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About Bhutan


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The Kingdom of Bhutan is a landlocked South Asian nation situated between India and the People’s Republic of China. The entire country is mountainous except for an 8-10 mile (13-16 km) wide strip of subtropical plains in the extreme south which is intersected by valleys known as the Duars. The elevation gain from the subtropical plains to the glacier-covered Himalayan heights exceeds 23,000 feet (7,000 m). Its traditional economy is based on forestry, animal husbandry and subsistence agriculture however these account for less than 50% of a GDP now that Bhutan has become an exporter of hydroelectricity. Cash crops, tourism, and development aid (the latter mostly from India) are also significant. Population estimates range from 734,000, to 2.23 million. Thimphu is the capital and largest town.

Bhutan is one of the most isolated nations in the world; foreign influences and tourism are heavily regulated by the government to preserve its traditional Tibetan Buddhist culture. Most Bhutanese follow either the Drukpa Kagyu or the Nyingmapa school of Tibetan Buddhism. The official language is Dzongkha (lit. “the language of the dzong”). Bhutan is often described as the last surviving refuge of traditional Himalayan Buddhist culture. Non-Buddhists complain of human rights violations. Approximately 100,000 ethnic Nepali (who are generally Hindu) left the country in the 1980s because they were unhappy with new government policies designed to reduce the growing illegal immigration from Nepal.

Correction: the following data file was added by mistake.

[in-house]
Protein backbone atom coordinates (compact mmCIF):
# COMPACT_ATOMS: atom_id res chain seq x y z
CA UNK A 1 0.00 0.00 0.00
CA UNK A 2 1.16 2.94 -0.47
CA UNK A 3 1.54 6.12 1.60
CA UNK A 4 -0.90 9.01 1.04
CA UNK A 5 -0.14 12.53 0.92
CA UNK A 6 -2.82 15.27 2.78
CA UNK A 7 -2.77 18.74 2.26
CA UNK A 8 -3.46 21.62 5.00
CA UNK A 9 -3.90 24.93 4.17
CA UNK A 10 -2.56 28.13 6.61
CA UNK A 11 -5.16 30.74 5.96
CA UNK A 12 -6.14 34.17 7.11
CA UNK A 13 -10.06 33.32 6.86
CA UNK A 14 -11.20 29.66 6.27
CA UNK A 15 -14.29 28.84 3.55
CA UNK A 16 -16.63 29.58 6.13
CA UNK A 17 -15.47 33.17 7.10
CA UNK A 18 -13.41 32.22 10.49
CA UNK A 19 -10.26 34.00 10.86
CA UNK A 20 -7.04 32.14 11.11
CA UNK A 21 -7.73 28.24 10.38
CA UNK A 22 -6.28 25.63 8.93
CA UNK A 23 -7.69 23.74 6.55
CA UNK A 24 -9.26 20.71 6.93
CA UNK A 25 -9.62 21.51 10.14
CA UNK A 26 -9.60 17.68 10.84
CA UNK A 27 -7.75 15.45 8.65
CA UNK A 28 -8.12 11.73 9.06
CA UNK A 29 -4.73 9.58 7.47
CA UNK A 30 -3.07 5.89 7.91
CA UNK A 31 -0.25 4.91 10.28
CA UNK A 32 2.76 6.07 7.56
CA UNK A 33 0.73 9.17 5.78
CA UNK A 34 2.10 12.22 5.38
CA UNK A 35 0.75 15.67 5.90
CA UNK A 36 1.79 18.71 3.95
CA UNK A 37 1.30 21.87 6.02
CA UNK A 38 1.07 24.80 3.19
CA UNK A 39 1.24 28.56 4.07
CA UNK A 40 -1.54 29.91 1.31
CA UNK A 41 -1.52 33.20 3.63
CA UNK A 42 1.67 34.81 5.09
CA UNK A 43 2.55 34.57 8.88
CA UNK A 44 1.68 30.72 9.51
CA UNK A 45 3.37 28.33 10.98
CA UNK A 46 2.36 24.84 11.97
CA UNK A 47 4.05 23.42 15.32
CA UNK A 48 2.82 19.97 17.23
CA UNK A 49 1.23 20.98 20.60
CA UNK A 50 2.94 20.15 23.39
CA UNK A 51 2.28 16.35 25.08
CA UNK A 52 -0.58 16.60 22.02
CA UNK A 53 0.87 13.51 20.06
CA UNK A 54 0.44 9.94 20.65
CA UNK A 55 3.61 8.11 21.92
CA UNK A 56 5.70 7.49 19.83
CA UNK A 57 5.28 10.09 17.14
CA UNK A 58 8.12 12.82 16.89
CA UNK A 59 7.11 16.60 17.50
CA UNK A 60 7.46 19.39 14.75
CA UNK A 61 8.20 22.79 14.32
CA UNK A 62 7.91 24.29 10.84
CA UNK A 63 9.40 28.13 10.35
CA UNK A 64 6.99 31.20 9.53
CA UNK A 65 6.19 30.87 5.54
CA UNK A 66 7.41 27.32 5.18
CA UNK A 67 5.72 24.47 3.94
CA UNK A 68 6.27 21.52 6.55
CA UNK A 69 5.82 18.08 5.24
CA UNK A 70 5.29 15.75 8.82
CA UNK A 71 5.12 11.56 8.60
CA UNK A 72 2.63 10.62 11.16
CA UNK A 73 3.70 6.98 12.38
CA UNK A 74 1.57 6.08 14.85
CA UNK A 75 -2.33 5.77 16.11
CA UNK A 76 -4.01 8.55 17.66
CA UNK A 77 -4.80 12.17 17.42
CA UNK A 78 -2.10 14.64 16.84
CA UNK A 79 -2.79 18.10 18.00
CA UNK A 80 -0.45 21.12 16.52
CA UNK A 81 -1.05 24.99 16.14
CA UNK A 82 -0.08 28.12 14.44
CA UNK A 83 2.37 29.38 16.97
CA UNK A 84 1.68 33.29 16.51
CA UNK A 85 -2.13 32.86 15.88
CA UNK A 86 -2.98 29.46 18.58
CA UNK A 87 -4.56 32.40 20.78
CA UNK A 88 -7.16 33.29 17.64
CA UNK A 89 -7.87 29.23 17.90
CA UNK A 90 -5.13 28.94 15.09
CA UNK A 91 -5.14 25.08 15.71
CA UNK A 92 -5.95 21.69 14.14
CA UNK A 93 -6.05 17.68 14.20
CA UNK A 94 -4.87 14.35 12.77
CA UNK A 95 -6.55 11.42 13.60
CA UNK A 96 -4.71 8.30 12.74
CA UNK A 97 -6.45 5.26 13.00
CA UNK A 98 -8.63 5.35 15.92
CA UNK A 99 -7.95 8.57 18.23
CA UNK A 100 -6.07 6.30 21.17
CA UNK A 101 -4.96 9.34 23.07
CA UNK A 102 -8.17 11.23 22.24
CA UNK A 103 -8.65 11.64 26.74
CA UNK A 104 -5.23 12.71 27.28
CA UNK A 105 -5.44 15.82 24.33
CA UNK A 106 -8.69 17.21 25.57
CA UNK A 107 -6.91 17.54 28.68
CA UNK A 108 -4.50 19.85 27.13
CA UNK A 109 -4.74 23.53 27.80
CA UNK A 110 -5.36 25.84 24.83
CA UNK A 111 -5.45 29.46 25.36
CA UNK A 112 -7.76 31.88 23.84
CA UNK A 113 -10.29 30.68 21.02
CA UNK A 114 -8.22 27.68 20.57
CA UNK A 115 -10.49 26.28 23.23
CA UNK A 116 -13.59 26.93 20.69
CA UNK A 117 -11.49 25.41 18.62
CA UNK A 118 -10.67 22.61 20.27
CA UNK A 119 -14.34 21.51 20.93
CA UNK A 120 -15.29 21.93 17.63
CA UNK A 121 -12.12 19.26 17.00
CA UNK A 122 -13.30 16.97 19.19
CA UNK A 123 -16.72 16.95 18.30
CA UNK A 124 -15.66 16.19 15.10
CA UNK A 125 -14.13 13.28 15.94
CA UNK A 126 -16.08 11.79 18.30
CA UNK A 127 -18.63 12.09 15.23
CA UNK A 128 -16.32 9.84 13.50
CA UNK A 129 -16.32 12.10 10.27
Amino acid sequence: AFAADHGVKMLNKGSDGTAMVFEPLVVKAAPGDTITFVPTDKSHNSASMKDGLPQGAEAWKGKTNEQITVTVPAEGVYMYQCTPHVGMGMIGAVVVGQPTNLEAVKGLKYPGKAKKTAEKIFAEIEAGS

Bhutan has been a monarchy since 1907. The different dzongkhags were united under the leadership of Trongsa Penlop. The current king, Jigme Singye Wangchuk, has made some moves toward constitutional government.

Origins of Name ‘Bhutan’

The origins of the name Bhutan are unclear. Historians have suggested that it may have originated in variations of the Sanskrit words Bhota-ant (the end of Bhot – a variation of the Indian Sanskrit word “Buddha” meaning enlightened, another word for Tibet), or Bhu-uttan(highlands). The word Bhutan as a name for the country dates from the late 19th Century.

The Dzongkhag (and Tibetans) name for the country if Druk-Yul(“Land of Dragona”)

Historically, Bhutan was known by many names, such as Lho Mon (Southern Land of Darkness), Lho Tsendenjong (Southern Land of the Sandalwood), and Lhomen Khazhi(Southern Land of Four Approaches)